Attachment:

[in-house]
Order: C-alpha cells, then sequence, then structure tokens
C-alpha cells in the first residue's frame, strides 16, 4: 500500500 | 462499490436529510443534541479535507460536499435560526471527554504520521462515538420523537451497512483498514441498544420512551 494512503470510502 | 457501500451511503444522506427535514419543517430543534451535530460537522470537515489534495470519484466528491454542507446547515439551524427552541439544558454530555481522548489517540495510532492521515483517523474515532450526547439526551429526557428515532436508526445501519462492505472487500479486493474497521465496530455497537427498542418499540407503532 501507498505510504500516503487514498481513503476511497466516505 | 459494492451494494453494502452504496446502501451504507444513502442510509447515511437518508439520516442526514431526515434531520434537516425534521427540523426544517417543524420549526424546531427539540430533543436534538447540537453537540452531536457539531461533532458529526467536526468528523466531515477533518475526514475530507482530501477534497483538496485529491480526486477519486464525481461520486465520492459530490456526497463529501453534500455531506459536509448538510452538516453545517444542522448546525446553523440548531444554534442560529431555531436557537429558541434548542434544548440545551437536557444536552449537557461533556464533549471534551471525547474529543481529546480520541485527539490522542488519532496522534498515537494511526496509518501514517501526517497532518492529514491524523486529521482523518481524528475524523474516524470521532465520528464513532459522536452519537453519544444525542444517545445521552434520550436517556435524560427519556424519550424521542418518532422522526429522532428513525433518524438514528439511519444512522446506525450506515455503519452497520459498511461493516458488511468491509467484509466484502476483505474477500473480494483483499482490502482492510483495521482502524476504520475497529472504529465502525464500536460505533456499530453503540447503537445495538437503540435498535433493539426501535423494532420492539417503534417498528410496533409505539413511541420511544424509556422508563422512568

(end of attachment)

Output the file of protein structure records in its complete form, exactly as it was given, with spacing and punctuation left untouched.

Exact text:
[in-house]
Order: C-alpha cells, then sequence, then structure tokens
C-alpha cells in the first residue's frame, strides 16, 4: 500500500 | 462499490436529510443534541479535507460536499435560526471527554504520521462515538420523537451497512483498514441498544420512551 494512503470510502 | 457501500451511503444522506427535514419543517430543534451535530460537522470537515489534495470519484466528491454542507446547515439551524427552541439544558454530555481522548489517540495510532492521515483517523474515532450526547439526551429526557428515532436508526445501519462492505472487500479486493474497521465496530455497537427498542418499540407503532 501507498505510504500516503487514498481513503476511497466516505 | 459494492451494494453494502452504496446502501451504507444513502442510509447515511437518508439520516442526514431526515434531520434537516425534521427540523426544517417543524420549526424546531427539540430533543436534538447540537453537540452531536457539531461533532458529526467536526468528523466531515477533518475526514475530507482530501477534497483538496485529491480526486477519486464525481461520486465520492459530490456526497463529501453534500455531506459536509448538510452538516453545517444542522448546525446553523440548531444554534442560529431555531436557537429558541434548542434544548440545551437536557444536552449537557461533556464533549471534551471525547474529543481529546480520541485527539490522542488519532496522534498515537494511526496509518501514517501526517497532518492529514491524523486529521482523518481524528475524523474516524470521532465520528464513532459522536452519537453519544444525542444517545445521552434520550436517556435524560427519556424519550424521542418518532422522526429522532428513525433518524438514528439511519444512522446506525450506515455503519452497520459498511461493516458488511468491509467484509466484502476483505474477500473480494483483499482490502482492510483495521482502524476504520475497529472504529465502525464500536460505533456499530453503540447503537445495538437503540435498535433493539426501535423494532420492539417503534417498528410496533409505539413511541420511544424509556422508563422512568